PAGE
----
Oh well, back to the drawing board.
Thursday 16 November 2006
The White Paper Strong and Prosperous Communities has been issued by DCLG and like any such publication there is a lot to be welcomed within it and a few items that cause concern.
Recognition of the fact that local government has improved dramatically since 1997 is welcomed as is the notion of local government being the placeshaper and the body responsible for joining up public services within a geographic area. However, here lies the paradox it also contains concepts such as choice, contestability, community ownership which if implemented in a certain way could lead to the fragmentation of service delivery and ultimately the breakdown of a fourth 'c' collective bargaining. To me the formula of strategic leadership = co-ordination / fragmentation doesn't work.
Some of the other positives include the move towards self-regulation and the community call for action, which should reinvigorate the role of the backbench ward councilor so marginalised by the new executive structures implemented a few years back. The amendments to the Best Value regime are also overdue and the recognition of the importance of asset management is promising.
Overall the White Paper sends some positive messages but as always the over used phrase 'the devil will be in the detail' applies.
Saturday 11 November 2006
Helped facilitate a focus group on how local authorities can implement strategies to improve childrens health in Scotland at our Healthy Living conference at Peebles. Some key civil servants from the Scottish Executive were involved along with about 20 handpicked delegates from the event. Think it was a useful event although some delegates moved straight from the blue sky thinking to how things would impact operationally.
The concept is for local authorities to go beyond the obvious school meals and physical activity outlets and to look at what can be done in terms of licensing of premises, planning laws, the local environment, community safety and to merge all of these activities into a co-ordinated plan of action for authorities to follow.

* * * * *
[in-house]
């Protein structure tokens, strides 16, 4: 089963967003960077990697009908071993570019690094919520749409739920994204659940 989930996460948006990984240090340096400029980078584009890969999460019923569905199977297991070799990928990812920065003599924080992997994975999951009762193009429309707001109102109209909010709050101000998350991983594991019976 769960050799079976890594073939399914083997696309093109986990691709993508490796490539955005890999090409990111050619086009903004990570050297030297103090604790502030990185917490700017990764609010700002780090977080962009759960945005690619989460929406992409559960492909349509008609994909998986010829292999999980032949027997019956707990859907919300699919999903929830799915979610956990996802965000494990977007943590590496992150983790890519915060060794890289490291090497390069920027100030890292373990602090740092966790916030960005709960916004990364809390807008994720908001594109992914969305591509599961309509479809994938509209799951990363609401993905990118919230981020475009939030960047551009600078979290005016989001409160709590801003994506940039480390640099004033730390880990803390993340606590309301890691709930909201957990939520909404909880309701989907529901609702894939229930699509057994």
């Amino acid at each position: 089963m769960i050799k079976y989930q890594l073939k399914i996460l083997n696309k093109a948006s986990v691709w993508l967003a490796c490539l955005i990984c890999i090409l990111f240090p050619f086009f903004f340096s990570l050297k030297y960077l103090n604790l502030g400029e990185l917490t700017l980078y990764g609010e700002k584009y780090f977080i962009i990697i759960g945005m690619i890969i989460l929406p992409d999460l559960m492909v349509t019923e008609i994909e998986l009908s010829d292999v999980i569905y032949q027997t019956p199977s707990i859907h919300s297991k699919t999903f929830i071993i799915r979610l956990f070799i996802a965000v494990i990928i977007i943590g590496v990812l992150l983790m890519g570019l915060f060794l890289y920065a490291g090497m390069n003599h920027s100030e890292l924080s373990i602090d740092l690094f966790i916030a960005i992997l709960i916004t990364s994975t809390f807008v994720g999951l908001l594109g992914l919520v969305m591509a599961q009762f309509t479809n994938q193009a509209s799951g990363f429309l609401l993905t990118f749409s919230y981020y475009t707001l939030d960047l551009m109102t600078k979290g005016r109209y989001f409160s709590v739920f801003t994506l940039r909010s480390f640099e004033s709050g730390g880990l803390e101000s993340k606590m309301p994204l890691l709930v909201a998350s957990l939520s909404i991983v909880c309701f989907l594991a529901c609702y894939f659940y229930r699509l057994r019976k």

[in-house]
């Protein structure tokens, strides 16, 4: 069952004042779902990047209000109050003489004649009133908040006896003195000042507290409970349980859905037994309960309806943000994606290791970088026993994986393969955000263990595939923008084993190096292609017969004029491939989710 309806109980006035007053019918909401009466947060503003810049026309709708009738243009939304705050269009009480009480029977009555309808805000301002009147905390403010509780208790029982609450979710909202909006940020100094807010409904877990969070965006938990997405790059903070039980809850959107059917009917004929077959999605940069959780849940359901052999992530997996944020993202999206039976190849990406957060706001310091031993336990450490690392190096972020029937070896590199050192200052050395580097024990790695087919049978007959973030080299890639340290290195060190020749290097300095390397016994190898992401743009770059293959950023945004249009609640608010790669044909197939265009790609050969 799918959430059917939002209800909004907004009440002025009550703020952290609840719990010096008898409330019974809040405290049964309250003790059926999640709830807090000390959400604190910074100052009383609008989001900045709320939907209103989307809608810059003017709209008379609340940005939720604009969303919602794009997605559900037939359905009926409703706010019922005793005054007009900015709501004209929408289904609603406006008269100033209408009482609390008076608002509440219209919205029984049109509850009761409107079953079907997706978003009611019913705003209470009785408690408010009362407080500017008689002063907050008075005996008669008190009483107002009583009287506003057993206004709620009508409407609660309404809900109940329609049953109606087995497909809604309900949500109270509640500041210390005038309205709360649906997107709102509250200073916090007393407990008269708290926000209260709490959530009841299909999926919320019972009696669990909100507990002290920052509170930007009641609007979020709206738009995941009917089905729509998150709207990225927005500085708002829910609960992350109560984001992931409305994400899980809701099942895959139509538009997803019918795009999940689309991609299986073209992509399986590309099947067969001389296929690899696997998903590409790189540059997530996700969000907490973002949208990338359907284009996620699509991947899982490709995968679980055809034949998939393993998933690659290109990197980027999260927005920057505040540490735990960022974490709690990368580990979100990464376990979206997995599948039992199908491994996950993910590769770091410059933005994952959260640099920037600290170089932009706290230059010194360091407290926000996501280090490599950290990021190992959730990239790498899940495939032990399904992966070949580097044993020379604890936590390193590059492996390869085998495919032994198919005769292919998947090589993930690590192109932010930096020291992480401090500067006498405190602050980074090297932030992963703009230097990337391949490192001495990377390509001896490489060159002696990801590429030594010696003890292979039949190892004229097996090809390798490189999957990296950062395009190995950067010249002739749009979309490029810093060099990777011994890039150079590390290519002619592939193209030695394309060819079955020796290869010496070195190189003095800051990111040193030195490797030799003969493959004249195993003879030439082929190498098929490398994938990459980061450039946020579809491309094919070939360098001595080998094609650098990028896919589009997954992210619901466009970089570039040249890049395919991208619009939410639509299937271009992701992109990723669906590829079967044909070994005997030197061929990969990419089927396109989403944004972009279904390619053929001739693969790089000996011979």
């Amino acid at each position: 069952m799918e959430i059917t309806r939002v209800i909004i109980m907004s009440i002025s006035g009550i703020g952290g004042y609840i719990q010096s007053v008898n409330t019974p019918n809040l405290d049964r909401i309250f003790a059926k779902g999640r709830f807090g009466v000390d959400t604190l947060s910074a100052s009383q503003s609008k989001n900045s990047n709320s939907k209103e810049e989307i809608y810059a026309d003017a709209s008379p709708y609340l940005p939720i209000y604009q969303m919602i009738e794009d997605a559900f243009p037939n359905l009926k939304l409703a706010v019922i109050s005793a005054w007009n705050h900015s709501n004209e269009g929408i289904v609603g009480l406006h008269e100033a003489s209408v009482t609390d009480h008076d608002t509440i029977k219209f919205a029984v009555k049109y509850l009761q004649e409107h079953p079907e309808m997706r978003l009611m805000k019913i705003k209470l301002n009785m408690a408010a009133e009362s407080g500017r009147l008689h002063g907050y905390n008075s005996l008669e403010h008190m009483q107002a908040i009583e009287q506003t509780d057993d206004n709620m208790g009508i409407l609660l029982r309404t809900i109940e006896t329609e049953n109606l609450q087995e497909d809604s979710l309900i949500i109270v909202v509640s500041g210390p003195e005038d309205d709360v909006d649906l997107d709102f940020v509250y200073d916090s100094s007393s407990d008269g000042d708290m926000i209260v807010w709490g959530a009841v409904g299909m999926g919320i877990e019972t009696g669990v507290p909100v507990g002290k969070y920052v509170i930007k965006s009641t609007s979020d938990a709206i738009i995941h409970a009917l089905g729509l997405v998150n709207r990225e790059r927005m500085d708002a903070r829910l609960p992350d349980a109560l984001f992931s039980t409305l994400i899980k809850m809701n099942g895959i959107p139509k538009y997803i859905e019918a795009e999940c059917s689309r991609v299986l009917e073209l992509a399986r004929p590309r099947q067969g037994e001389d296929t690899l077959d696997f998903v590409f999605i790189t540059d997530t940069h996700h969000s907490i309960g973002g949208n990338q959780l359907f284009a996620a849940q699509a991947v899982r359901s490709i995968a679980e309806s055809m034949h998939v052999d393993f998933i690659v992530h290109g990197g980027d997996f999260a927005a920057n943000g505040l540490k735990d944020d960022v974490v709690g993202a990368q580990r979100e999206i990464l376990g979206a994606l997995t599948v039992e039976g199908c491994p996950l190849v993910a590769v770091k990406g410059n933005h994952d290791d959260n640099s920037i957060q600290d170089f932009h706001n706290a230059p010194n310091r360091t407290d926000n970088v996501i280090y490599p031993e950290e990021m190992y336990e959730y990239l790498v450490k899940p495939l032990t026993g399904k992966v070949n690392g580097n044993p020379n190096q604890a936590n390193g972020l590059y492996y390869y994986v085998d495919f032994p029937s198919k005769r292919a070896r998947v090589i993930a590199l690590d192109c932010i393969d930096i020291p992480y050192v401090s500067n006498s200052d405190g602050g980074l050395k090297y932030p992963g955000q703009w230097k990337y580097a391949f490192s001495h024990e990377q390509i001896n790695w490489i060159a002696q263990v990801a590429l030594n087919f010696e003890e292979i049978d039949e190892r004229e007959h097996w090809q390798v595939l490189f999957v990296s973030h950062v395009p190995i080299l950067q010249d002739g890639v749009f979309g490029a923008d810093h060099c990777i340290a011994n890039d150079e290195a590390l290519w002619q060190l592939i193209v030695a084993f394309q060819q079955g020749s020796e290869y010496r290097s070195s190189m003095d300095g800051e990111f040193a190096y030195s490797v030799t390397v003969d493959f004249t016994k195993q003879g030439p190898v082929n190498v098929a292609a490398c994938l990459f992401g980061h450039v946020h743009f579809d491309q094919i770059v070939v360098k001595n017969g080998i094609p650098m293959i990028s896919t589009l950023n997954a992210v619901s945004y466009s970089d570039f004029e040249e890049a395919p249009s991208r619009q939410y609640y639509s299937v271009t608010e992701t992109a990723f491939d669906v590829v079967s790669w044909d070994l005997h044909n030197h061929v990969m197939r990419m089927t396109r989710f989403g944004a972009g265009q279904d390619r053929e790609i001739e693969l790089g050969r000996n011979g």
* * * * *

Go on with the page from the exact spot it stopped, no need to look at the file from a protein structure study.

APSE undertook some basic research on creating a baseline as to where authorities are in terms of strategies for children's health, identified some case studies and developed some early draft P.I.s which could be used for measuring progress.
This is something I have advocated as part of my role on the Scottish Executive's Health and Physical Activity Council, so I was only to glad the Association could help out. Hopefully the delegates from the focus group will continue to be utilised by the Scottish Executive as a reference group as ideas develop.
Monday 06 November 2006
Spoke at an APSE Northern Region seminar on shared services today at the Royal Armouries in Leeds. The session I was involved in was with two good friends Steve Cirell from Eversheds and Cllr Ron Scrimgour from Angus.
I opened the session with a context setting slot and despite having delivered this presentation before felt a bit flat. However Steve, who is going through a divorce at present, picked the mood up by telling delegates how he had taken his 9 year old daughter shopping at the weekend for a Barbie Doll. The sales assistant offered him a Showjumping Barbie at £39.99, an Outdoor Barbie at £39.99 or a Divorced Barbie at £399.99. When Steve enquired why the Divorced Barbie was so dear the sales assistant replied that it came with Ken's car, Ken's boat and Ken's house..................boom,boom! Ron closed the session with a valiant attempt to get through 37 slides in 20 minutes.
Overall the event appeared to go well with plenty of good discussion in the workshops in the afternoon.